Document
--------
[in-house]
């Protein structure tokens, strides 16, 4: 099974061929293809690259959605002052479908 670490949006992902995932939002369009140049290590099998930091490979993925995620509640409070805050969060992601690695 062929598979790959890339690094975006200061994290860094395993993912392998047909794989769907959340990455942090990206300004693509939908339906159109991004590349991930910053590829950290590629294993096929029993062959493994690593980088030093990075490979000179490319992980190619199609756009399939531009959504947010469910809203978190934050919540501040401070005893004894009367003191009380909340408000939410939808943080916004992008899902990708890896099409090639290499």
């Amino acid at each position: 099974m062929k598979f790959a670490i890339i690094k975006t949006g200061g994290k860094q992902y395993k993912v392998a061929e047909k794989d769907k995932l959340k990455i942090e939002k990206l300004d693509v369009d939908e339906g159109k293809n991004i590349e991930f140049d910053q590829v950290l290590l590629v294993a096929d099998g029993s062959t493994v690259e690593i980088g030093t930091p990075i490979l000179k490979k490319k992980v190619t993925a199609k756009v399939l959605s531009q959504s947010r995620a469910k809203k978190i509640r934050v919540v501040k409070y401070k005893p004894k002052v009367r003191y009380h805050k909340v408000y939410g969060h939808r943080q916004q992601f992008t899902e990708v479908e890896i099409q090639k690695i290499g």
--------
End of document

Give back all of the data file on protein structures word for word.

[in-house]
């Protein structure tokens, strides 16, 4: 099974061929293809690259959605002052479908 670490949006992902995932939002369009140049290590099998930091490979993925995620509640409070805050969060992601690695 062929598979790959890339690094975006200061994290860094395993993912392998047909794989769907959340990455942090990206300004693509939908339906159109991004590349991930910053590829950290590629294993096929029993062959493994690593980088030093990075490979000179490319992980190619199609756009399939531009959504947010469910809203978190934050919540501040401070005893004894009367003191009380909340408000939410939808943080916004992008899902990708890896099409090639290499």
């Amino acid at each position: 099974m062929k598979f790959a670490i890339i690094k975006t949006g200061g994290k860094q992902y395993k993912v392998a061929e047909k794989d769907k995932l959340k990455i942090e939002k990206l300004d693509v369009d939908e339906g159109k293809n991004i590349e991930f140049d910053q590829v950290l290590l590629v294993a096929d099998g029993s062959t493994v690259e690593i980088g030093t930091p990075i490979l000179k490979k490319k992980v190619t993925a199609k756009v399939l959605s531009q959504s947010r995620a469910k809203k978190i509640r934050v919540v501040k409070y401070k005893p004894k002052v009367r003191y009380h805050k909340v408000y939410g969060h939808r943080q916004q992601f992008t899902e990708v479908e890896i099409q090639k690695i290499g």